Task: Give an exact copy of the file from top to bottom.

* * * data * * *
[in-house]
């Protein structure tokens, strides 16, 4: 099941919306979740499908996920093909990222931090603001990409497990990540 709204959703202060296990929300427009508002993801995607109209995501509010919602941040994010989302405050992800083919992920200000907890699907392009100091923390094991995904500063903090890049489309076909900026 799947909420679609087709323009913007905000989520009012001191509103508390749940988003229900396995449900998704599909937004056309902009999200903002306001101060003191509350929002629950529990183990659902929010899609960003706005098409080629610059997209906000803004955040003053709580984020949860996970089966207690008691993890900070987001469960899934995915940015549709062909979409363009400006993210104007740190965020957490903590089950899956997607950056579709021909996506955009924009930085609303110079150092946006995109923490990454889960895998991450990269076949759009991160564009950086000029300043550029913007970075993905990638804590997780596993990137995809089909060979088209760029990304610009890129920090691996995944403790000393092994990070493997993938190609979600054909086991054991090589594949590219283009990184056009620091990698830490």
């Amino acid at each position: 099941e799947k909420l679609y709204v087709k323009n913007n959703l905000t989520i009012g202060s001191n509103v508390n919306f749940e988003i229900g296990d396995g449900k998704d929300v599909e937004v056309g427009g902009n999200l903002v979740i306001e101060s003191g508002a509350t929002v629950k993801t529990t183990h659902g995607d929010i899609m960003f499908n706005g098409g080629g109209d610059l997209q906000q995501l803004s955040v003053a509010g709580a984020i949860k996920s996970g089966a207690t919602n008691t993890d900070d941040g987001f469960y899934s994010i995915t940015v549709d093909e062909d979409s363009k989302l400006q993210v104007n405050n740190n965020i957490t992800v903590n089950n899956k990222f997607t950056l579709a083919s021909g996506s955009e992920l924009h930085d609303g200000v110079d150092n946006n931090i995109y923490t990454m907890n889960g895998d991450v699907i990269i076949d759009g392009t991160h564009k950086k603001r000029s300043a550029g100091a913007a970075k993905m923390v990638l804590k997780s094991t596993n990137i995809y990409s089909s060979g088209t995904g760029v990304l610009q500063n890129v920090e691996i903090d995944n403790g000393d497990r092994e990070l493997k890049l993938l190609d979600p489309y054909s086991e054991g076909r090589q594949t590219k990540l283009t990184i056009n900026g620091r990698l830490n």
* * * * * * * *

[in-house]
């Protein structure tokens, strides 16, 4: 099941919306979740499908996920093909990222931090603001990409497990990540 709204959703202060296990929300427009508002993801995607109209995501509010919602941040994010989302405050992800083919992920200000907890699907392009100091923390094991995904500063903090890049489309076909900026 799947909420679609087709323009913007905000989520009012001191509103508390749940988003229900396995449900998704599909937004056309902009999200903002306001101060003191509350929002629950529990183990659902929010899609960003706005098409080629610059997209906000803004955040003053709580984020949860996970089966207690008691993890900070987001469960899934995915940015549709062909979409363009400006993210104007740190965020957490903590089950899956997607950056579709021909996506955009924009930085609303110079150092946006995109923490990454889960895998991450990269076949759009991160564009950086000029300043550029913007970075993905990638804590997780596993990137995809089909060979088209760029990304610009890129920090691996995944403790000393092994990070493997993938190609979600054909086991054991090589594949590219283009990184056009620091990698830490």
């Amino acid at each position: 099941e799947k909420l679609y709204v087709k323009n913007n959703l905000t989520i009012g202060s001191n509103v508390n919306f749940e988003i229900g296990d396995g449900k998704d929300v599909e937004v056309g427009g902009n999200l903002v979740i306001e101060s003191g508002a509350t929002v629950k993801t529990t183990h659902g995607d929010i899609m960003f499908n706005g098409g080629g109209d610059l997209q906000q995501l803004s955040v003053a509010g709580a984020i949860k996920s996970g089966a207690t919602n008691t993890d900070d941040g987001f469960y899934s994010i995915t940015v549709d093909e062909d979409s363009k989302l400006q993210v104007n405050n740190n965020i957490t992800v903590n089950n899956k990222f997607t950056l579709a083919s021909g996506s955009e992920l924009h930085d609303g200000v110079d150092n946006n931090i995109y923490t990454m907890n889960g895998d991450v699907i990269i076949d759009g392009t991160h564009k950086k603001r000029s300043a550029g100091a913007a970075k993905m923390v990638l804590k997780s094991t596993n990137i995809y990409s089909s060979g088209t995904g760029v990304l610009q500063n890129v920090e691996i903090d995944n403790g000393d497990r092994e990070l493997k890049l993938l190609d979600p489309y054909s086991e054991g076909r090589q594949t590219k990540l283009t990184i056009n900026g620091r990698l830490n």